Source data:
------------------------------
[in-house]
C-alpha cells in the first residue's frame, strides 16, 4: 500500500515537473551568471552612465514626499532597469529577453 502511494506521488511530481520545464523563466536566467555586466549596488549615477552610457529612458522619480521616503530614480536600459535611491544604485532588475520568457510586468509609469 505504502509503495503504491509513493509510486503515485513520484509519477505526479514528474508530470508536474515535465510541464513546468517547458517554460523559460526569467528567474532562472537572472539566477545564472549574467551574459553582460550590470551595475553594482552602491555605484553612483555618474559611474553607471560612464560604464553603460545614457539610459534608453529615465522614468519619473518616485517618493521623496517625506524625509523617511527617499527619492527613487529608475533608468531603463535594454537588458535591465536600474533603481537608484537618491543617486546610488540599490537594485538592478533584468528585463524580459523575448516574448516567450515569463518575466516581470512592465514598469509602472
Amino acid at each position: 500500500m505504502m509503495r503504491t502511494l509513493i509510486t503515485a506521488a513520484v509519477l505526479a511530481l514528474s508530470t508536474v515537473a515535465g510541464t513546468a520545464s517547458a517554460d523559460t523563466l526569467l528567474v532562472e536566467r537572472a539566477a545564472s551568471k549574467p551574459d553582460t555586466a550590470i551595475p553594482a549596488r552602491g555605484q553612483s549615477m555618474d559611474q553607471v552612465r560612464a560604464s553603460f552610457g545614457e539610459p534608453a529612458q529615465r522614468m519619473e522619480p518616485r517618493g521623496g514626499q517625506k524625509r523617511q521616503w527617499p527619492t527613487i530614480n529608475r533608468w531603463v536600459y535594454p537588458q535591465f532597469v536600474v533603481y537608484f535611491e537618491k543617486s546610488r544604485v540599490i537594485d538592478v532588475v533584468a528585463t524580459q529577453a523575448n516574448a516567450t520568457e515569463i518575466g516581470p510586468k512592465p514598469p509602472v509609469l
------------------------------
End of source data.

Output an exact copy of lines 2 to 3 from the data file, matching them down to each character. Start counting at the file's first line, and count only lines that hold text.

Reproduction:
C-alpha cells in the first residue's frame, strides 16, 4: 500500500515537473551568471552612465514626499532597469529577453 502511494506521488511530481520545464523563466536566467555586466549596488549615477552610457529612458522619480521616503530614480536600459535611491544604485532588475520568457510586468509609469 505504502509503495503504491509513493509510486503515485513520484509519477505526479514528474508530470508536474515535465510541464513546468517547458517554460523559460526569467528567474532562472537572472539566477545564472549574467551574459553582460550590470551595475553594482552602491555605484553612483555618474559611474553607471560612464560604464553603460545614457539610459534608453529615465522614468519619473518616485517618493521623496517625506524625509523617511527617499527619492527613487529608475533608468531603463535594454537588458535591465536600474533603481537608484537618491543617486546610488540599490537594485538592478533584468528585463524580459523575448516574448516567450515569463518575466516581470512592465514598469509602472
Amino acid at each position: 500500500m505504502m509503495r503504491t502511494l509513493i509510486t503515485a506521488a513520484v509519477l505526479a511530481l514528474s508530470t508536474v515537473a515535465g510541464t513546468a520545464s517547458a517554460d523559460t523563466l526569467l528567474v532562472e536566467r537572472a539566477a545564472s551568471k549574467p551574459d553582460t555586466a550590470i551595475p553594482a549596488r552602491g555605484q553612483s549615477m555618474d559611474q553607471v552612465r560612464a560604464s553603460f552610457g545614457e539610459p534608453a529612458q529615465r522614468m519619473e522619480p518616485r517618493g521623496g514626499q517625506k524625509r523617511q521616503w527617499p527619492t527613487i530614480n529608475r533608468w531603463v536600459y535594454p537588458q535591465f532597469v536600474v533603481y537608484f535611491e537618491k543617486s546610488r544604485v540599490i537594485d538592478v532588475v533584468a528585463t524580459q529577453a523575448n516574448a516567450t520568457e515569463i518575466g516581470p510586468k512592465p514598469p509602472v509609469l